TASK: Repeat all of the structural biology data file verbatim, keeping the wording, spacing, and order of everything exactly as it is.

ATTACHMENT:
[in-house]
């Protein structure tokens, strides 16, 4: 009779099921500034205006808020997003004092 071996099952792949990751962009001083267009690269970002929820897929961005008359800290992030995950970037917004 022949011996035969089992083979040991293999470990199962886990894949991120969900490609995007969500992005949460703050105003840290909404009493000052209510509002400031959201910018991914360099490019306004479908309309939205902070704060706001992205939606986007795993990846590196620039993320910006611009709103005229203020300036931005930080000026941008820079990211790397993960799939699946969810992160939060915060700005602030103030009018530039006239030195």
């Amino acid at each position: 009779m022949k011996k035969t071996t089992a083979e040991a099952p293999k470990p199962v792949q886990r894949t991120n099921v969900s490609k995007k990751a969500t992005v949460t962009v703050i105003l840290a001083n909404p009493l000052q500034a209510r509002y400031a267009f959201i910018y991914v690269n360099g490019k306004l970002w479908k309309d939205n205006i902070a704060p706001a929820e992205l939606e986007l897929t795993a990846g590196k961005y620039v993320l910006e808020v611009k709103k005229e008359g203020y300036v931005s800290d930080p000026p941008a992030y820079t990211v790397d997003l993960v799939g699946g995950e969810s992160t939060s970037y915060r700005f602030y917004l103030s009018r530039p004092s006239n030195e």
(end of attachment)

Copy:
[in-house]
């Protein structure tokens, strides 16, 4: 009779099921500034205006808020997003004092 071996099952792949990751962009001083267009690269970002929820897929961005008359800290992030995950970037917004 022949011996035969089992083979040991293999470990199962886990894949991120969900490609995007969500992005949460703050105003840290909404009493000052209510509002400031959201910018991914360099490019306004479908309309939205902070704060706001992205939606986007795993990846590196620039993320910006611009709103005229203020300036931005930080000026941008820079990211790397993960799939699946969810992160939060915060700005602030103030009018530039006239030195």
């Amino acid at each position: 009779m022949k011996k035969t071996t089992a083979e040991a099952p293999k470990p199962v792949q886990r894949t991120n099921v969900s490609k995007k990751a969500t992005v949460t962009v703050i105003l840290a001083n909404p009493l000052q500034a209510r509002y400031a267009f959201i910018y991914v690269n360099g490019k306004l970002w479908k309309d939205n205006i902070a704060p706001a929820e992205l939606e986007l897929t795993a990846g590196k961005y620039v993320l910006e808020v611009k709103k005229e008359g203020y300036v931005s800290d930080p000026p941008a992030y820079t990211v790397d997003l993960v799939g699946g995950e969810s992160t939060s970037y915060r700005f602030y917004l103030s009018r530039p004092s006239n030195e």